In the article, ‘A Tragic Gamble’ (Sunday Herald Sun, 9/2/03) the writer firmly states that gambling is detrimental and therefore the government should act to curb the problem.
Juxtaposition is employed to draw parallels in the issues. colloquialism is also employed. The use of familiar language ensures that readers clearly understand the arguments raised. The writer also uses imagery to evoke vivid images in the reader’s minds. Through the demanding yet accusing tone of the article, the writer aims to create uneasiness in the reader’s mind in order for the proposition to curtail the gambling industry is accepted.The clever use of juxtaposition creates tension in the reader’s mind.
Repetition that contrasts between the circumstances of the wealthy and the poor causes an uneasiness and a receptivity to resolution. The writer states that gambling is the most ‘efficient means for transferring wealth from the poor to the rich’. Another contrast raised is the advantages the gambling industry offers and the disadvantages that result. Gambling offers some benefits, such as hospitality jobs, foreign earnings and entertainment spin-offs, but ‘a multitude of ugly consequences’ such as crime, family breakdown and personal debt.By stating this, the reader is invited to feel uneasy because no one wants such displeasing outcomes to occur to themselves.
Other examples of contrasts used throughout by the writer include: ‘keeping promises’ and ‘breaking them’; ‘winners’ and ‘losers’; ‘loss’ and ‘gain’; and ‘doing the right thing’. Through juxtaposition between conflicting ideas, the writer has positioned the reader to feel uneasy and see that curtailment is necessary. Through the use of colloquialism, the writer positions the reader to understand the article more easily, since it is familiar, friendly accessible language.The description of Australia’s first casino as the ‘thin edge of the wedge’ shows the use of down-to-earth language. A wedge can be described as an isosceles triangle, where the angle gradually increases in size.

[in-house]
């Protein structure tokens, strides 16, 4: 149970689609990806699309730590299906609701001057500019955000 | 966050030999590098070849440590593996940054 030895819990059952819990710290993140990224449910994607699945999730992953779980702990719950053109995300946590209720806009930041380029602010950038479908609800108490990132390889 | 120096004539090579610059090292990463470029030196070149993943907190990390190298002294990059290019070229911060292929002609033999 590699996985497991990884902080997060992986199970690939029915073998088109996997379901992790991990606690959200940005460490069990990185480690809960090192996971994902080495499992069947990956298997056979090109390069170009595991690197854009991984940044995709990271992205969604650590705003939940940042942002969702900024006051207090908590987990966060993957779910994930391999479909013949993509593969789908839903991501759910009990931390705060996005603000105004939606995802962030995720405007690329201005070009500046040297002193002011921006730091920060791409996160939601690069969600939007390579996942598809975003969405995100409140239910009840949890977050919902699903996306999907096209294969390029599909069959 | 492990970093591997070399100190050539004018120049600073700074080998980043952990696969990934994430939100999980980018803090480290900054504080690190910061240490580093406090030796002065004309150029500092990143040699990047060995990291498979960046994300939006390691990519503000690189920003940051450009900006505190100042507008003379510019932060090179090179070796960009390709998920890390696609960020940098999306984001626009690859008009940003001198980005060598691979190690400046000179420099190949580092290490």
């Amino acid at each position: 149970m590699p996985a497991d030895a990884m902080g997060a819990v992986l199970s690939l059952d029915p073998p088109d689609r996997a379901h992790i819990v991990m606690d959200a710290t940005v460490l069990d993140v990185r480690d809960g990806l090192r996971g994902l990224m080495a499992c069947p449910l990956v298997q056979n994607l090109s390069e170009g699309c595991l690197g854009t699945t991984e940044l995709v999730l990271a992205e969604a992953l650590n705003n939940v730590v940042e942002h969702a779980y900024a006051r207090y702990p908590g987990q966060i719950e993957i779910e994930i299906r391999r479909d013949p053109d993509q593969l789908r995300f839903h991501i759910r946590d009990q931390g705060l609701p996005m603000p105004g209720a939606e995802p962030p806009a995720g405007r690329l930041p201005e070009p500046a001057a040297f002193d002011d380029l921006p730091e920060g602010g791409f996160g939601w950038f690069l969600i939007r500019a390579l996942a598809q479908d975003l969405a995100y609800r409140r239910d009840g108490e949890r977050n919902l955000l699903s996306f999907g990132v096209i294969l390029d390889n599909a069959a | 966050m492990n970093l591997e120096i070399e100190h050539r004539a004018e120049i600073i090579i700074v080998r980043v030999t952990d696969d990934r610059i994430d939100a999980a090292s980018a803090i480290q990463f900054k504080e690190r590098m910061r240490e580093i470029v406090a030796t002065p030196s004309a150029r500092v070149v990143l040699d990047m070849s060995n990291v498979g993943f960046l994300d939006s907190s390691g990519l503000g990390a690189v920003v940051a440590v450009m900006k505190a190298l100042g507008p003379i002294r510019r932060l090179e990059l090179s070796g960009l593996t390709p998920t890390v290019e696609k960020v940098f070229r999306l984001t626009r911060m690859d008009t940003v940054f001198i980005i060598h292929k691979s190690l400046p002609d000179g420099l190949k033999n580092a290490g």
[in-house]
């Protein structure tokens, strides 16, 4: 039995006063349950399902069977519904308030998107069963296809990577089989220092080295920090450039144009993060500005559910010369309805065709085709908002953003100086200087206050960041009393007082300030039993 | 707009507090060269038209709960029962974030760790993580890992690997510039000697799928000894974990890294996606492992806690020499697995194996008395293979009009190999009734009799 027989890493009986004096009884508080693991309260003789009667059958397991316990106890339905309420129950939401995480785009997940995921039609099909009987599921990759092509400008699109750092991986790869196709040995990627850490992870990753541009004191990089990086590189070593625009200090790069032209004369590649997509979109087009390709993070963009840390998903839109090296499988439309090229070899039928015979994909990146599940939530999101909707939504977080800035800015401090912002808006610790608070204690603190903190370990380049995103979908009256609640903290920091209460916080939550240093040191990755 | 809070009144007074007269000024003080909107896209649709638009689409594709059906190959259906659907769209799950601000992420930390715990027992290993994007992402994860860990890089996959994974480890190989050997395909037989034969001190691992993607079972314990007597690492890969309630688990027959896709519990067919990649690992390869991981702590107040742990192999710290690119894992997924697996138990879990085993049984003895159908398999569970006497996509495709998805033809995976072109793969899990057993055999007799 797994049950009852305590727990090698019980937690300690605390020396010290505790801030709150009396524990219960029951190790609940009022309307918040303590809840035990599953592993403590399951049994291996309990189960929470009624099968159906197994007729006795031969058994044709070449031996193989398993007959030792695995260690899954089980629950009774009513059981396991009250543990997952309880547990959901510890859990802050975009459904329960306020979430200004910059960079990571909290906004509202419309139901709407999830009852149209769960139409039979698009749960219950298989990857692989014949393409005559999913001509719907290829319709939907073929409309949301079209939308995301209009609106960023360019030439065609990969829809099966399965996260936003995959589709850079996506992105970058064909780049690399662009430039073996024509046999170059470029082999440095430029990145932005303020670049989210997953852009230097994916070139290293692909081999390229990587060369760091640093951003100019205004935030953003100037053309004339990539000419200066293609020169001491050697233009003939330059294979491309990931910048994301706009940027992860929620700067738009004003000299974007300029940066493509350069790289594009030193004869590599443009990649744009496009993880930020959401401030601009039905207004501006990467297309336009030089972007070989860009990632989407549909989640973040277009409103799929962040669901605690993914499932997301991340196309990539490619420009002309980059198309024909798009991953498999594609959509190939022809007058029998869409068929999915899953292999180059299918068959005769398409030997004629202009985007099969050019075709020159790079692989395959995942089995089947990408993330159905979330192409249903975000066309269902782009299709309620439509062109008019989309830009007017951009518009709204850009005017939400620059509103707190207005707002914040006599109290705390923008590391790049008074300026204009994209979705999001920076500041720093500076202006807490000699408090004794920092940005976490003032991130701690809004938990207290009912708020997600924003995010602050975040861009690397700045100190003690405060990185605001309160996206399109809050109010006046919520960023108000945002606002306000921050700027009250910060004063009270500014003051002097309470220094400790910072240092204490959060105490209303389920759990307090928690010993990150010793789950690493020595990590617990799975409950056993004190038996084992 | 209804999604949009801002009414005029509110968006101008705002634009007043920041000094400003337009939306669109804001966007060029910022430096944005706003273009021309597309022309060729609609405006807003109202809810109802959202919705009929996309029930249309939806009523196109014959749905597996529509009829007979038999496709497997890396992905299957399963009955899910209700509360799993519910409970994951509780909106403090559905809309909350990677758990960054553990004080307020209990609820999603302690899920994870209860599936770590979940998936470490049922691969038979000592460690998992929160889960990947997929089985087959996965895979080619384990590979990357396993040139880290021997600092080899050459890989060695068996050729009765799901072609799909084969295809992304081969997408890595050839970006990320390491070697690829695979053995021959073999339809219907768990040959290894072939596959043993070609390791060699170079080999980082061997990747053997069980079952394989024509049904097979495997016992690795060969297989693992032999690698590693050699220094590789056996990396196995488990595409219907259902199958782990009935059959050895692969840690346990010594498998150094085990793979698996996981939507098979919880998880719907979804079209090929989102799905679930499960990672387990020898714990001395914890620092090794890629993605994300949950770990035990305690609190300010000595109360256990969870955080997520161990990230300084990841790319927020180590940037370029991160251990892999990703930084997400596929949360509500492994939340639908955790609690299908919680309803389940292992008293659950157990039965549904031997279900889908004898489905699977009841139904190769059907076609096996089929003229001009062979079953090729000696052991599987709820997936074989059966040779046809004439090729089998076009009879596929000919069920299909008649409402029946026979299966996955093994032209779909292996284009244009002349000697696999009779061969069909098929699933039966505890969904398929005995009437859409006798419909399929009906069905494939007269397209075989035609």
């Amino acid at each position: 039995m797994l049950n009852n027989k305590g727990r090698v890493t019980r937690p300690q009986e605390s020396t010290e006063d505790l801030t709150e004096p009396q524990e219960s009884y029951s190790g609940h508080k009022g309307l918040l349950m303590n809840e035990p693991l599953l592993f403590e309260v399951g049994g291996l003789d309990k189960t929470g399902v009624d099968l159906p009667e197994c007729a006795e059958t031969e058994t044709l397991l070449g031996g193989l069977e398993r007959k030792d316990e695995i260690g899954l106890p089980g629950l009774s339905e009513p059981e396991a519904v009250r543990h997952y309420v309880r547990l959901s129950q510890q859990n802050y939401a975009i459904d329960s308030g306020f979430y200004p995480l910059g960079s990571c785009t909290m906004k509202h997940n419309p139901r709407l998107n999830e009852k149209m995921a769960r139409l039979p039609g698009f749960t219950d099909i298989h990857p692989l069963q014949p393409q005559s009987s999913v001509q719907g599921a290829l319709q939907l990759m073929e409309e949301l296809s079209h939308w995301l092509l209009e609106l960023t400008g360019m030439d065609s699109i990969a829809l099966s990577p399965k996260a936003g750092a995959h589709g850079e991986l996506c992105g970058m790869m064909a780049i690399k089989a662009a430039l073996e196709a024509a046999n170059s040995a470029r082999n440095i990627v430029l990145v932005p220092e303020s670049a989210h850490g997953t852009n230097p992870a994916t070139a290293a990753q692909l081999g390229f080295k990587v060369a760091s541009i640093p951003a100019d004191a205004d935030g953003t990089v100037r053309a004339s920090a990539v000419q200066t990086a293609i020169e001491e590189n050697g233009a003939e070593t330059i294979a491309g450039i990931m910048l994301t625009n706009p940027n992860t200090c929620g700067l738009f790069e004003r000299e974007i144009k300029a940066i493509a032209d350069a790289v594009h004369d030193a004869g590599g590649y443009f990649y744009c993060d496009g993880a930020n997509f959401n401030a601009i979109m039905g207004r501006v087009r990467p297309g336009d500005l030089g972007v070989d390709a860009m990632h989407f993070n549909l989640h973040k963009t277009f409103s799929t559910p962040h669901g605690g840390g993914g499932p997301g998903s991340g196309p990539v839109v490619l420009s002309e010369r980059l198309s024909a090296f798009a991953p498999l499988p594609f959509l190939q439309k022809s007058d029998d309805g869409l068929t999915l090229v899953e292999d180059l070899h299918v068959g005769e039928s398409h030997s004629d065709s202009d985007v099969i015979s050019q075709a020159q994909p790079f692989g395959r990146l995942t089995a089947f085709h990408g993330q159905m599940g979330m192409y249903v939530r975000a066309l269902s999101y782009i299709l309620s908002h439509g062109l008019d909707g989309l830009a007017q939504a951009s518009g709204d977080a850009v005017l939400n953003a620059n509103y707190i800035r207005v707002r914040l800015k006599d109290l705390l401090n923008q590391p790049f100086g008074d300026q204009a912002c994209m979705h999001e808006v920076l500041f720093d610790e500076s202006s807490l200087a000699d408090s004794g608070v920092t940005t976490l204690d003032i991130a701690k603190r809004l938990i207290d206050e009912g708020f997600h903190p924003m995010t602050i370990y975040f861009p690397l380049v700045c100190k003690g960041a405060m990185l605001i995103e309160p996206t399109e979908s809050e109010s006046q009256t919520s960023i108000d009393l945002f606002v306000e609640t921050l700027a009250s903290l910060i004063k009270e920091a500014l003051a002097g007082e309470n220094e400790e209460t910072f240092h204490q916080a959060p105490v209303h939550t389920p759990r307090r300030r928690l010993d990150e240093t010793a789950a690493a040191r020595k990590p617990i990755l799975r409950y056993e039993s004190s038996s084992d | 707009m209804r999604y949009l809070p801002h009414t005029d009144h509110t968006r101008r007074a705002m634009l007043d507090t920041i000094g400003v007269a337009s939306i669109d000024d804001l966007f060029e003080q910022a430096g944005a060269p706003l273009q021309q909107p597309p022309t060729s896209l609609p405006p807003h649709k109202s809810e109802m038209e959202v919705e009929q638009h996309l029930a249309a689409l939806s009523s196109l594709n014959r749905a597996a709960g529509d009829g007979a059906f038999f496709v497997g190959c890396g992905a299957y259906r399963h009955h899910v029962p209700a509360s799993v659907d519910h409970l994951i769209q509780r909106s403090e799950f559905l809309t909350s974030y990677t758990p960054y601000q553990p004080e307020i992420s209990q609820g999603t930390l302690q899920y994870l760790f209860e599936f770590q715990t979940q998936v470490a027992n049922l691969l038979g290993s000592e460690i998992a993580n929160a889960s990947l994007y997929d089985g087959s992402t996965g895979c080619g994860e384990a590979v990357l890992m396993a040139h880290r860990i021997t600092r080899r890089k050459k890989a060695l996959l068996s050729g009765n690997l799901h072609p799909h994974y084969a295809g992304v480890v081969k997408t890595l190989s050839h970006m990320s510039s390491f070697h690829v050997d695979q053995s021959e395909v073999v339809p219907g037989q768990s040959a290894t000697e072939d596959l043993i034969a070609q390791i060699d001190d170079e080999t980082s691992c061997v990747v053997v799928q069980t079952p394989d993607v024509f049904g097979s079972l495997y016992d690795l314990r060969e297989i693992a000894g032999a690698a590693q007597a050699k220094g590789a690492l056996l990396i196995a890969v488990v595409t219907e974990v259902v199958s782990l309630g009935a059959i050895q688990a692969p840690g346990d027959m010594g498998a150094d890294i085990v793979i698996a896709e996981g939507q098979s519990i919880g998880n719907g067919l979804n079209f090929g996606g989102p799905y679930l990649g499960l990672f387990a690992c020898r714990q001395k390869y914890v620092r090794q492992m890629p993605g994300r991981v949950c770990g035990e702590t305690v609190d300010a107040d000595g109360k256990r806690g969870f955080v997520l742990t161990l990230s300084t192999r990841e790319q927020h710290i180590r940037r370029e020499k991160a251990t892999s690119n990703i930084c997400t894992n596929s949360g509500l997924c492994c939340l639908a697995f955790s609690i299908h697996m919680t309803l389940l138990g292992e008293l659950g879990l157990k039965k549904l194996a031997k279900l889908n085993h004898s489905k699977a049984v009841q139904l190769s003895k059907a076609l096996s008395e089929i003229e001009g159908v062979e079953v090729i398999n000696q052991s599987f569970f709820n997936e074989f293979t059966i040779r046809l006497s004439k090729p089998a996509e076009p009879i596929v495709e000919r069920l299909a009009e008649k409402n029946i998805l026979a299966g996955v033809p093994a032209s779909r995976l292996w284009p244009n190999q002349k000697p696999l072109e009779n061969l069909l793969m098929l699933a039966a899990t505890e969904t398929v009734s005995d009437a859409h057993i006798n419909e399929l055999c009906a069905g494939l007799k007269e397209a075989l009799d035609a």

The writer relates the gambling industry to this, because when the first casino was opened at Wrest Point in Hobart nobody thought anything of it. But as time progressed, the problem has increased dramatically the image being shorthand for a lengthy description. Another example of colloquialism is the phrase ‘stop the rot’, which means to prevent the problem from expanding any further.
The organic idiom is powerful – the increasing putridity of the industry not being lost on the reader. Such uses of colloquialism invite the reader to understand what the writer states in familiar and common language. Throughout the article, the writer makes use of imagery. The description of the many Australians who are addicted to gambling is described as ‘realising there is no pot of gold at the end of the rainbow’. By stating this, the writer positions the reader to realise that gambling is hoping for the impossible – to win.
These images painted by the writer intend to produce pictures in the reader’s imagination to reinforce the writer’s contention that gambling is a blight and the government should act to curtail it. Through the production of word paintings, the writer positions the reader to visualise the By creating word paintings, the reader has a better understanding of the idea if they can visualise it. Through the use of several techniques such as juxtaposition, colloquialism and imagery the writer has argued a convincing debate.The writer employs juxtaposition to draw the reader’s attention to contrasting ideas. This invites the reader to feel unsettled. The use of commonly known language and phrases, such as ‘stop the rot’, engage readers because they are able understand the language, which is recognisable. If the reader is able to visualise the images the writer is presenting, then it is more likely that the reader will support the notion that government should act to limit gambling.
The writer of ‘A Tragic Gamble’ (Sunday Herald Sun, 9/2/03) contends that gambling is a blight and the government should curtail it.